I Couldn’t Make It Up – Unusual Situations of World War Two

On 16 May 1942 in a daylight attack, U-507, under the command of Korvettenkapitan Schacht, sank the SS Amapala, flying the flag of Honduras and thus neutral. The ship was enroute to New Orleans. For reasons unknown, the Master of the ship began to radio the position of U-507 as soon as his lookouts spotted her. Since she was a neutral ship, the German U-boat would not have torpedoed her since the Germans were still observing certain elements of international laws which regulated submarine warfare.

However, under international law, if a merchant ship committed a hostile act, such as broadcasting the position of a submarine, then the submarine was legally entitled to sink that ship – which is what happened to the Amapala.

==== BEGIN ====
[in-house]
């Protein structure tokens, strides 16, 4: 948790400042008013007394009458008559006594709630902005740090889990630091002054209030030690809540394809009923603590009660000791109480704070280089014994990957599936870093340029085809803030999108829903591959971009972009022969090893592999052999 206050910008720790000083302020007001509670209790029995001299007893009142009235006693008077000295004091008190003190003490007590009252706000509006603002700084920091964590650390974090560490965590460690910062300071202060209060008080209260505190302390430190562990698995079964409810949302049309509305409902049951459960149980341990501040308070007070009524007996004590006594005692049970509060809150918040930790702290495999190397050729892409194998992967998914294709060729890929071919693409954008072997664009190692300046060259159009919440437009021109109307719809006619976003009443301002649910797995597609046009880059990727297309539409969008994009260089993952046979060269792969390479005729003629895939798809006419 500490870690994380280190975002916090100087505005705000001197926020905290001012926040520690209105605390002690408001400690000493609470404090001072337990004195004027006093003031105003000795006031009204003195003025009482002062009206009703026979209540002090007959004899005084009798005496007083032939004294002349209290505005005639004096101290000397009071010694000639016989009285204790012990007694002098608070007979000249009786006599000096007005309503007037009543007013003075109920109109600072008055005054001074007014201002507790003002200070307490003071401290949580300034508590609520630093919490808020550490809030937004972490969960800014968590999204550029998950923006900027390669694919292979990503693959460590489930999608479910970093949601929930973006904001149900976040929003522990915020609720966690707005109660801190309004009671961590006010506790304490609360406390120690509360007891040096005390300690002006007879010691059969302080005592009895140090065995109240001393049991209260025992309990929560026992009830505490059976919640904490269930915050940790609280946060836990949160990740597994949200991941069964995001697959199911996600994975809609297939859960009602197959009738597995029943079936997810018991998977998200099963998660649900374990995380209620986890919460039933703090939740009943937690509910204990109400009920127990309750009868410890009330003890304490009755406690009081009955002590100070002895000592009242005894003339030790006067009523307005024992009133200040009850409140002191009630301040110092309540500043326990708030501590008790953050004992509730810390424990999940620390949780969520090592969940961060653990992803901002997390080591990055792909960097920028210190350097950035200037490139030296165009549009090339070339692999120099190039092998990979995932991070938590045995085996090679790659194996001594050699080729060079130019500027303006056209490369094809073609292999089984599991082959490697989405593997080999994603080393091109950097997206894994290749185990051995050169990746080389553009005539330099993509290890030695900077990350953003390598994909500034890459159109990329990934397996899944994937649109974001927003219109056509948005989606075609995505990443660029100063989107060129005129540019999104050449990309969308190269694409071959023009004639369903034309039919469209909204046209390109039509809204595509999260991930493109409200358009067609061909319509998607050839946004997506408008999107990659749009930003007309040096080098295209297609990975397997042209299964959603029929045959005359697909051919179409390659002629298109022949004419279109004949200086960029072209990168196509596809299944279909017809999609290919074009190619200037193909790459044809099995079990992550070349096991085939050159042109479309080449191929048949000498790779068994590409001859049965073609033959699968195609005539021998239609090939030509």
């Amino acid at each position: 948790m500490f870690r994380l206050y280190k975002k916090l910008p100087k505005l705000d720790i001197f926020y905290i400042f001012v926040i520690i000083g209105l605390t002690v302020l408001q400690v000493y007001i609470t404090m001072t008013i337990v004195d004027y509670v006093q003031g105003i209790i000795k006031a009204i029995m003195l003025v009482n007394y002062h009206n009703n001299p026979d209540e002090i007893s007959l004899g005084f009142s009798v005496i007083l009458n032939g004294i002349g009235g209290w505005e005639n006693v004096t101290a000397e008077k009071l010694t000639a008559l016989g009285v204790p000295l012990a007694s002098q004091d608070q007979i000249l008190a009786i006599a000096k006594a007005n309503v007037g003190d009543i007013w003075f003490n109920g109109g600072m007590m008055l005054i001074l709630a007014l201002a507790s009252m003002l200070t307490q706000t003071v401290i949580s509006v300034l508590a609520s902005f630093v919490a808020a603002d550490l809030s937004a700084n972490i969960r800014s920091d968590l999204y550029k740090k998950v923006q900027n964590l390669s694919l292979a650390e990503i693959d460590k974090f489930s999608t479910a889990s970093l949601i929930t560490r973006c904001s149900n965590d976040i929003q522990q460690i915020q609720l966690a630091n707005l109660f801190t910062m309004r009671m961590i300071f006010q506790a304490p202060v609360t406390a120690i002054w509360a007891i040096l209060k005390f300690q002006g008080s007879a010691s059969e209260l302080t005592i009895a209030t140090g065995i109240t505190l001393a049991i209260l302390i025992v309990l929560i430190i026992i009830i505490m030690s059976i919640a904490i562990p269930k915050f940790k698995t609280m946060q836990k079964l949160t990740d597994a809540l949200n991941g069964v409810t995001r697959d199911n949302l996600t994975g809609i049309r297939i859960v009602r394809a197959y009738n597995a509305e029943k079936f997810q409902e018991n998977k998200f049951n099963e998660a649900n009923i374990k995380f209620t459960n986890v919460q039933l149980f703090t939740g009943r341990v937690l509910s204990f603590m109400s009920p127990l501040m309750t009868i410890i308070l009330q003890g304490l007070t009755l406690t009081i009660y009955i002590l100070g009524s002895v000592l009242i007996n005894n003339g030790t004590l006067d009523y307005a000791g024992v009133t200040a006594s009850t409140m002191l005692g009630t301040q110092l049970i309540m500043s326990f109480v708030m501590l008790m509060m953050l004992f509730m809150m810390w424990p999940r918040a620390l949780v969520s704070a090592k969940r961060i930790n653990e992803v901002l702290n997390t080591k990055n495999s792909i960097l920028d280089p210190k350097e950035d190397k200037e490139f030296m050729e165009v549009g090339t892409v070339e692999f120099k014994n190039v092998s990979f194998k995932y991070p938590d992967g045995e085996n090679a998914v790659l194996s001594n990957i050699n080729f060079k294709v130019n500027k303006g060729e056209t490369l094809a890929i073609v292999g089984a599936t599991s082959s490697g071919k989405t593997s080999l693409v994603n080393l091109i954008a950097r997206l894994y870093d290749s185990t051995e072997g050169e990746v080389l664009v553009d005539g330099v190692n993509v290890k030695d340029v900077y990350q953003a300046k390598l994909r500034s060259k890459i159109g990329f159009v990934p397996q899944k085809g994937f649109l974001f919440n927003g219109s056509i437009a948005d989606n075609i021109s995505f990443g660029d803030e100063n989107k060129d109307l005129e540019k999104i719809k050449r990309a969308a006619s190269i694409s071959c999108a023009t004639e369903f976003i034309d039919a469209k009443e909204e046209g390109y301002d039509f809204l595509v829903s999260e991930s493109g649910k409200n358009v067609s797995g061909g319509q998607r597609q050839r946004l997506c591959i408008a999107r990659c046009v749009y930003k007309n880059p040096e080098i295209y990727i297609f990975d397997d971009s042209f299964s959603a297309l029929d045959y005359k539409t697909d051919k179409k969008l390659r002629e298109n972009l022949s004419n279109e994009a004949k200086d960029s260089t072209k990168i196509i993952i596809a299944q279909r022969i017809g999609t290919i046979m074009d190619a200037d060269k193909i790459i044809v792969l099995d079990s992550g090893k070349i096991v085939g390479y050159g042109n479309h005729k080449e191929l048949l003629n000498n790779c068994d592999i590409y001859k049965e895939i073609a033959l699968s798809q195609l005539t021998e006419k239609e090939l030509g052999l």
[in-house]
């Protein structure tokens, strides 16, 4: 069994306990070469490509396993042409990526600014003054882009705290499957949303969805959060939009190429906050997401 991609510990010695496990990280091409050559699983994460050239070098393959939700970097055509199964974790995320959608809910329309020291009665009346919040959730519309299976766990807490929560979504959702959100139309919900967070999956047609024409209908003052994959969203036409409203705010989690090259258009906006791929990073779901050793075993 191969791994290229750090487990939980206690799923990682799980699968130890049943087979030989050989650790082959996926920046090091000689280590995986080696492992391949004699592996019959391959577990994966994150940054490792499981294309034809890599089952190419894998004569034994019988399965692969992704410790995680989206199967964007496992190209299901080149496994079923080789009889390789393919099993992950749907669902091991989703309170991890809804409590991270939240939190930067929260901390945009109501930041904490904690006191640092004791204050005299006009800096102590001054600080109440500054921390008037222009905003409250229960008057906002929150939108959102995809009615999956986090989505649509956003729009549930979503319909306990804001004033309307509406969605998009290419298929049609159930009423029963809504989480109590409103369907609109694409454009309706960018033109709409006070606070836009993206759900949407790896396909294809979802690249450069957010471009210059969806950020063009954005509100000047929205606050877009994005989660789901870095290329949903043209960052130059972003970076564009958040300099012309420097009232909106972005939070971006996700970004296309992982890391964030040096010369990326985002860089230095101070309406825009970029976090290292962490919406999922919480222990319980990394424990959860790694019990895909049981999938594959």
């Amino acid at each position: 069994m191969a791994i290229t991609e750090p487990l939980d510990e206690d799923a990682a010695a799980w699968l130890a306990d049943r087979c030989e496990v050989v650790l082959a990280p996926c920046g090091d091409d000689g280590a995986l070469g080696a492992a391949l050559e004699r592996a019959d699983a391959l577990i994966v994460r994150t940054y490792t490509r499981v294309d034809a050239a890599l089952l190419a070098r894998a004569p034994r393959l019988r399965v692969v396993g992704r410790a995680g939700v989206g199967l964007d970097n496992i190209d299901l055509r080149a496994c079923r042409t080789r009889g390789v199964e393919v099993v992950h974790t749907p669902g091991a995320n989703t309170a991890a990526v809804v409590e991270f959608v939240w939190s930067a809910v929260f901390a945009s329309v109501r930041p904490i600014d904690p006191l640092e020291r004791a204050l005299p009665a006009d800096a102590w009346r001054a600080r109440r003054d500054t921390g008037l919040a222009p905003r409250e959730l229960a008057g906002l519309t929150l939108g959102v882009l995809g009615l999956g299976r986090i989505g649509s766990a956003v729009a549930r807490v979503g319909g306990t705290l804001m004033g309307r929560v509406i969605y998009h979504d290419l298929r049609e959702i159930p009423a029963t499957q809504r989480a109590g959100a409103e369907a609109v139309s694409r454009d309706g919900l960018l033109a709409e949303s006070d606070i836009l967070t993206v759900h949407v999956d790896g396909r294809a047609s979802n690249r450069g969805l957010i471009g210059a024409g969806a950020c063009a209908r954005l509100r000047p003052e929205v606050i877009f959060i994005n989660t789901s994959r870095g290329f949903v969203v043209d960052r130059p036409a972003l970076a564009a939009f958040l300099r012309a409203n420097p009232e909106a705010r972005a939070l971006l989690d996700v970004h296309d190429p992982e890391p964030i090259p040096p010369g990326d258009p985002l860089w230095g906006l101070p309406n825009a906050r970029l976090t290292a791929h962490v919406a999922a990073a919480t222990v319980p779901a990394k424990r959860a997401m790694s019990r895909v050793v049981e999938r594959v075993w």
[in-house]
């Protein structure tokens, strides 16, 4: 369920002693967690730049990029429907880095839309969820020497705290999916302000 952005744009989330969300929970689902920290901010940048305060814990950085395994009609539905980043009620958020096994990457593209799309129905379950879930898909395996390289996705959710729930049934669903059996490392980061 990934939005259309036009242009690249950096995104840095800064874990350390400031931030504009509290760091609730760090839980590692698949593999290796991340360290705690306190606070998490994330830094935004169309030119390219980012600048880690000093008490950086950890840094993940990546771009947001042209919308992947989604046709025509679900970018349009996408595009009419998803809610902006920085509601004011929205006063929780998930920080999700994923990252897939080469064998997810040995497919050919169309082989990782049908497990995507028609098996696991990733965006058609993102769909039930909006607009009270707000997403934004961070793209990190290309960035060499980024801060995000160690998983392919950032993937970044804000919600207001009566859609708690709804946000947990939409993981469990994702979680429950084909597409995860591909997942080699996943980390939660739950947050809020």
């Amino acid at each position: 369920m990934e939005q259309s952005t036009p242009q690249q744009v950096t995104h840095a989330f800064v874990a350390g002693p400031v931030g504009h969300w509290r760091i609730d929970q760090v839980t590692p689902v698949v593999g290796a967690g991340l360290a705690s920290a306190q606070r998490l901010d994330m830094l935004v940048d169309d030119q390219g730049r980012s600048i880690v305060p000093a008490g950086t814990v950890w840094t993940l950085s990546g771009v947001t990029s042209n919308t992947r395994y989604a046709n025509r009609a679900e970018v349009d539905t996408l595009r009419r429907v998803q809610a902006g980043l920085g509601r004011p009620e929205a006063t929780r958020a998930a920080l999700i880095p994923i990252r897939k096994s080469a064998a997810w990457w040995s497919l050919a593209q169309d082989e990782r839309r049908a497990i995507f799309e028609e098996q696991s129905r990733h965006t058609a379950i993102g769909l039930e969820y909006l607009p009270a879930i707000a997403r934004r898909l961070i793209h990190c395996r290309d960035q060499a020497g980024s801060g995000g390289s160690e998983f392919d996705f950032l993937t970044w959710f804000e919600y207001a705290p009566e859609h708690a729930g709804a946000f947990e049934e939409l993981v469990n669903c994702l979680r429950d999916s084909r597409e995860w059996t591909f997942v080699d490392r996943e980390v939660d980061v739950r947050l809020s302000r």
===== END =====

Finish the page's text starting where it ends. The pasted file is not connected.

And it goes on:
As the ship sank, the crew took to the boats.

Imagine this scene if you will: in broad daylight, the master of the merchant ship rows over to the stationary U-Boat and has a shouting match with the Kommandant.

The Master of the Amapala “rowed up alongside the U-Boat and yelled to Schacht, “I didn’t know that Honduras was at war with Germany. Why did you sink my ship?”

“You radioed for help from American airplanes to be used against me,” Schacht called back.

“Those were my orders.”

“In a case like that my orders were to sink your ship,” Schacht yelled back.”

He put the U-Boat on a course away from the scene.

Quote from Torpedoes in the Gulf by Melanie Wiggins

Published by

Charles McCain

Charles McCain is a Washington DC based freelance journalist and novelist. He is the author of "An Honorable German," a World War Two naval epic. You can read more of his work on his website: http://charlesmccain.com/

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